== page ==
Cyfarthfa Castle (Welsh: Castell Cyfarthfa; [kəˈvarθva]) is a castellated mansion that was the home of the Crawshay family, ironmasters of Cyfarthfa Ironworks in Park, Merthyr Tydfil, Wales. The house commanded a view of the valley and the works, which ‘at night, offer a truly magnificent scene, resembling the fabled Pandemonium, but on which the eye may gaze with pleasure’. Cyfarthfa loosely translates from the Welsh for place of barking. The reason is hunting dogs were regularly heard in this area of the town, hunting polecats and weasels among others.
Front view of Cyfarthfa Castle
|Location||Park, Merthyr Tydfil, Wales|
|Type||Historic house museum, art museum|
|Owner||Merthyr Tydfil Leisure Trust|
Despite appearing to be a fortified building, it is a house built in the style of a large mansion with a large kitchen, bake house and dairy, billiard room, library, and a range of reception rooms. In addition, there is a brew house, icehouse and extensive storage cellars that used to contain over 15,000 individual bottles of wines and spirits such as Sherry, Champagne, Whiskey, Brandy, Madeira Wine, and over 7,500 bottles of port. Adjoining the building were also stable blocks and coach houses. The castle stands in 158-acre (64 ha) of parkland, now called Cyfarthfa Park and maintained by Merthyr Tydfil County Borough Council.
The castle was designed in 1824 by the architect Robert Lugar for William Crawshay II, and built at a cost of approximately £30,000 using locally quarried stone. The castle has 15 towers and 72 rooms. The mistress of the house was Rose Mary Crawshay from 1846 to the death of her husband in 1889. She lived until 1907 but made her home elsewhere.
The castle was sold in 1908 to the local council, who were initially unsure as to what purpose it should be put. Eventually, they decided to use part of the ground floor for a museum, which still operates. The museum includes paintings, including two by James Inskipp.
The rest of the building became a secondary school, and it was opened in 1913, operating as separate boys' and girls' schools. In 1945, they amalgamated, and in accordance with government policy the school was redesignated as a Grammar school under the name of Cyfarthfa Castle Grammar School. It became a comprehensive school in 1970, under the name Cyfarthfa High School.
The Entrance Hall is one of the most elegant rooms of the house and this is where the shop and reception area are located. Much of the decoration has a mock-Tudor feel; the small shields around the frieze, the tall pillars round the windows, huge Gothic doors and the superb red and clear glass windows that fill the rear of the hall, all add to the imposing grandeur. When the house was completed in 1825, the hall was the largest room and was, undoubtedly, the room in which the Crawshays held any large functions. It remained the largest room in the house until the school – which occupied the vast majority of the building from 1913 – knocked smaller rooms into one and created large halls. The ceiling depicts the white rose of Yorkshire, the original home of the Crawshay family.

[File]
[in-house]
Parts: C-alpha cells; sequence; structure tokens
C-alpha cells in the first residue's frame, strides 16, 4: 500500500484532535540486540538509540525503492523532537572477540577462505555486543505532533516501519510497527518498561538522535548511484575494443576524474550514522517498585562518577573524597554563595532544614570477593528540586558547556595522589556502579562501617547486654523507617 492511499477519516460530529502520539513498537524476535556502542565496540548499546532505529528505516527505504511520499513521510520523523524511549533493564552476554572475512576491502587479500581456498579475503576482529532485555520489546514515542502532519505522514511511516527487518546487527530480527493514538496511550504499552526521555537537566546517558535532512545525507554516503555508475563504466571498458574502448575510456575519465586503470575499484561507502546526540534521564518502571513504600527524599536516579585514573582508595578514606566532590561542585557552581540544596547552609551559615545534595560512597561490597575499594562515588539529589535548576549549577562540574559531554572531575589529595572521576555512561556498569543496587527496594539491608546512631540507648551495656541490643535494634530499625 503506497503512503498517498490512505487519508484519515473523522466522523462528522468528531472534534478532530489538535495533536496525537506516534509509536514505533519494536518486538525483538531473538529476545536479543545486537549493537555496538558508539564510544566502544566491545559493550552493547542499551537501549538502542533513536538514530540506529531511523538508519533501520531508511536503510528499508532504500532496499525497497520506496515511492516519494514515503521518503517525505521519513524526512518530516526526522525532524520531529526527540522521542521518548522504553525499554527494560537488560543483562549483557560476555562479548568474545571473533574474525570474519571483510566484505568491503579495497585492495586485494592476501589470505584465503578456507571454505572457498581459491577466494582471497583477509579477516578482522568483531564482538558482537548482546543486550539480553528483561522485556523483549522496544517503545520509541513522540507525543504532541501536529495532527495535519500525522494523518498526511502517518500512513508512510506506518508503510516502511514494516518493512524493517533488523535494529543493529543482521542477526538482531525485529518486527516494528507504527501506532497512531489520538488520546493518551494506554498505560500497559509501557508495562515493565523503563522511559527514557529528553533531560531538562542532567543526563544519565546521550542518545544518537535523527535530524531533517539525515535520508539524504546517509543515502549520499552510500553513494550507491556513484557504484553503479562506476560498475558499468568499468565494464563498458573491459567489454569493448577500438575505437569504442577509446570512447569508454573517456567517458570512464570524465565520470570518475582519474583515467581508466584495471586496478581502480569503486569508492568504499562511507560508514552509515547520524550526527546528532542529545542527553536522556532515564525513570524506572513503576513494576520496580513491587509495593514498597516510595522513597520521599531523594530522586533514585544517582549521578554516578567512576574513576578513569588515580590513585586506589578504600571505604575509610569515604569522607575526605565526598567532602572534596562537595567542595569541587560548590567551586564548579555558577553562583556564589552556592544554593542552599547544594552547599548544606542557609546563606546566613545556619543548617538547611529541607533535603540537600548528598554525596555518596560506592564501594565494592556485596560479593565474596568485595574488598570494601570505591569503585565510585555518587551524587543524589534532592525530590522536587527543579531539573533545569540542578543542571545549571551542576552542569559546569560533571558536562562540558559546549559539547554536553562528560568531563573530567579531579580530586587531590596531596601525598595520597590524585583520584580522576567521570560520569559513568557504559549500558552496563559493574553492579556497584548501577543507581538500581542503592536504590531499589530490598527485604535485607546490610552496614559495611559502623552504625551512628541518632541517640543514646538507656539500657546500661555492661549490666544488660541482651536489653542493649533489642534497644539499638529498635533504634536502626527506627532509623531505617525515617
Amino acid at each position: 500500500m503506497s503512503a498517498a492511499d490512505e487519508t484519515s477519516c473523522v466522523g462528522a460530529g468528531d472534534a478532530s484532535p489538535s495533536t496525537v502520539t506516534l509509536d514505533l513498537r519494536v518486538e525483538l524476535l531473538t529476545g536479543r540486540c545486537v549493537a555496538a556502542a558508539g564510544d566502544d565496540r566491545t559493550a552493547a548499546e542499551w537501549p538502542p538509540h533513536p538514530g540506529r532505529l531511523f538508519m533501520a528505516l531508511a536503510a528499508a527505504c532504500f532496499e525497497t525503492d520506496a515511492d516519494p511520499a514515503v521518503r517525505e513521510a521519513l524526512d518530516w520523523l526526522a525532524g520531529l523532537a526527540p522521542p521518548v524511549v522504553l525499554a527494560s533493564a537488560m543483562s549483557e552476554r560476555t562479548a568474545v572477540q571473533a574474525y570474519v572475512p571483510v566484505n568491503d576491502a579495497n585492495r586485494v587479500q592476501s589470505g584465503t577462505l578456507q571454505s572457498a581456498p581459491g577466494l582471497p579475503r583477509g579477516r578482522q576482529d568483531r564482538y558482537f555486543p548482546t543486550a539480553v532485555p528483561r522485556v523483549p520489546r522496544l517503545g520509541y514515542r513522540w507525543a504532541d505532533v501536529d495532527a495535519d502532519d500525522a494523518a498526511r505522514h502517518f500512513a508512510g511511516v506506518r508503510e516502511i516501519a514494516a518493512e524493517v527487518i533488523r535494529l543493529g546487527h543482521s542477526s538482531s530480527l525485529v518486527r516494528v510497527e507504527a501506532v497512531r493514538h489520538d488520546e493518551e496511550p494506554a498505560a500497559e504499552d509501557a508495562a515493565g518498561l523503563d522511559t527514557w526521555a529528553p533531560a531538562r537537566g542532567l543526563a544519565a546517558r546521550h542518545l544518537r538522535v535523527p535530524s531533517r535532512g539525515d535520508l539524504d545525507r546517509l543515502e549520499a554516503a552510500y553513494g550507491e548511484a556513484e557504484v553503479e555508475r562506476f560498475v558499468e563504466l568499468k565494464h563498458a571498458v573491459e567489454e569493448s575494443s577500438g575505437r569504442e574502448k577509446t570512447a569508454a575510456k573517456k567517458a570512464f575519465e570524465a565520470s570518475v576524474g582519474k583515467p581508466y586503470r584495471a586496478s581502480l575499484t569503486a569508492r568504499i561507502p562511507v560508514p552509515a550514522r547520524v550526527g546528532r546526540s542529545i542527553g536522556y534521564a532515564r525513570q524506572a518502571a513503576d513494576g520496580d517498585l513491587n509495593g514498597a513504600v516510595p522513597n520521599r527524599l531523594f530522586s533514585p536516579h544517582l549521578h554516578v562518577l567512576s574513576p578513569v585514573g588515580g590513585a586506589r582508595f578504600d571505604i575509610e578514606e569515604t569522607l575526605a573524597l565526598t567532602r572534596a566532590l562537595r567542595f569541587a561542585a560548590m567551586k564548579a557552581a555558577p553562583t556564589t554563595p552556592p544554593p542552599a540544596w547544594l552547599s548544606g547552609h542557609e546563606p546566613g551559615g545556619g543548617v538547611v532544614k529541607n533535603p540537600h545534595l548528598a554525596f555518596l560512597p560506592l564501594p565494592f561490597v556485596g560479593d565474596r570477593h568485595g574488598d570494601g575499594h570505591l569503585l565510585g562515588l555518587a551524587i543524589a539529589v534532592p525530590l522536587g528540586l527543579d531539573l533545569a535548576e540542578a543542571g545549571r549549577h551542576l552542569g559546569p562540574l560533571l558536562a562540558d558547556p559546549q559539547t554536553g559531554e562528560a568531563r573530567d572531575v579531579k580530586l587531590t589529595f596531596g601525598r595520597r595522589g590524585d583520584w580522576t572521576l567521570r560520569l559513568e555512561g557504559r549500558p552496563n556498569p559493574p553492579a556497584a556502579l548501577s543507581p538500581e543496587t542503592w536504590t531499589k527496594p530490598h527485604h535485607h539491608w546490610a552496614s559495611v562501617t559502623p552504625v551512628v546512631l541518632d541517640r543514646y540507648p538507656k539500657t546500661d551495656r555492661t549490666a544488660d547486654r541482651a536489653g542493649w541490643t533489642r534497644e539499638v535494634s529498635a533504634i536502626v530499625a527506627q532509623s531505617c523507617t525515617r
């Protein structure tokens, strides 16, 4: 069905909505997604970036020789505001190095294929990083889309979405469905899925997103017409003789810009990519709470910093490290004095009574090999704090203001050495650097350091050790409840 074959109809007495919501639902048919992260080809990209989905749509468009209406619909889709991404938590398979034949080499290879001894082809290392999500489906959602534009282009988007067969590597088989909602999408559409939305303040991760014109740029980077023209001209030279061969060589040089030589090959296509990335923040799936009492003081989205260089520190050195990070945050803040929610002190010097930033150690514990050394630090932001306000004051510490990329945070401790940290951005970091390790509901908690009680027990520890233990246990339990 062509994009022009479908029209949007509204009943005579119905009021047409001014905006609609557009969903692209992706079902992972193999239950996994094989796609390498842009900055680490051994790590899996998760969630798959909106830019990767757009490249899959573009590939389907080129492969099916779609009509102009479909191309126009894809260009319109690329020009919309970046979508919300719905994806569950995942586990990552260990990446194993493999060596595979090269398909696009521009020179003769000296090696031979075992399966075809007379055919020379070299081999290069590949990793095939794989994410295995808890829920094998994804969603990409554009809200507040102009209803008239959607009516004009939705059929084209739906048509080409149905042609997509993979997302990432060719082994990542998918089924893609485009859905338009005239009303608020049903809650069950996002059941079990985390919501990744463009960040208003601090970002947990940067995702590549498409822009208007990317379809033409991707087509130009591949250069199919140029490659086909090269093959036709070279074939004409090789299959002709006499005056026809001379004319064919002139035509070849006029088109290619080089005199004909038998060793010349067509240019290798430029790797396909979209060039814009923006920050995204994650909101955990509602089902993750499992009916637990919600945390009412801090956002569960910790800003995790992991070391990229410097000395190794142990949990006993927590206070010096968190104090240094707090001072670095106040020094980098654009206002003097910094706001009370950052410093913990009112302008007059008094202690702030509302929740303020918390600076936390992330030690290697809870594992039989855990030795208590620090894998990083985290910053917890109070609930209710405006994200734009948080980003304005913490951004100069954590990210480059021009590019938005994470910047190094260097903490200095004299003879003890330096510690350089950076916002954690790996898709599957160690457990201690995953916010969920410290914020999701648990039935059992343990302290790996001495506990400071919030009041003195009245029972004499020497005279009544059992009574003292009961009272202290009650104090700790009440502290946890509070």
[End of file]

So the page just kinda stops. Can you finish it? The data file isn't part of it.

Facilities and eventsEdit
The park has acres of walks and a miniature steam railway run by Merthyr Tydfil Model Engineering Society since 1987. Canolfan Cyfarthfa, a conference center, is also in the park. It has function rooms and a seasonal café, a children's playground complete with a ‘Splash Pad’, a 9-hole golf course, bowling grounds and tennis courts, and a fishing lake. The park also hosts events throughout the year such as car shows, horse shows and concerts.
On 30 June 2007, Donny Osmond, who traces his family history to Merthyr Tydfil, performed the 'Donny Comes Home' concert in the park grounds. The concert was attended by 15,000 people despite unseasonably heavy rain. On 26 July 2008, Status Quo performed in the park grounds.
The Museum and Art Gallery are set in restored Regency rooms and contain a superb collection of family memorabilia, fine and decorative art, curios from around the world and social history material.
The Playroom is the Castle's temporary exhibition space. When the Crawshay family lived there the room had a very different purpose. This was one of several rooms that were solely for use of the Crawshay children, hence the name Playroom. William Crawshay had many children and he adored having his children close, which is why all the children’s areas of the house surround his office. The Playroom hosts a wide variety of temporary exhibitions each year, from contemporary and classical art exhibitions, to community and social history exhibitions.
- Margaret Stewart Taylor – The Crawshays of Cyfarthfa Castle: A family history (1967)
- Roderick Thomas – Cyfarthfa and the Crawshays (1999)
- Cyfarthfa Castle Museum and Art Gallery – Cyfarthfa Castle Museum and Art Gallery (2014)
- "Crawshay [née Yeates], Rose Mary (1828–1907), educationist and feminist | Oxford Dictionary of National Biography", The Oxford Dictionary of National Biography, Oxford University Press, 2004, doi:10.1093/ref:odnb/53008
- "Cyfarthfa Castle Museum and Art Gallery". Archived from the original on 2008-01-23. Retrieved 2008-02-16.
- 3 paintings by or after James Inskipp at the Art UK site
- "Miniature Railway". Cyfarthfa Park and Museum. Retrieved 30 May 2016.
- "Canolfan Cyfarthfa". Cyfarthfa Park and Museum. Retrieved 30 May 2016.
- "Playground". Cyfarthfa Park and Museum. Retrieved 30 May 2016.
- "Golfing". Cyfarthfa Park and Museum. Retrieved 30 May 2016.
- "Tennis". Cyfarthfa Park and Museum. Retrieved 30 May 2016.
- "Merthyr Angling Association". Cyfarthfa Park and Museum. Retrieved 30 May 2016.
- BBC – South East Wales Merthyr – Donny Osmond Coming Home
- Donny’s back to muddy grass of home
- Review: Status Quo
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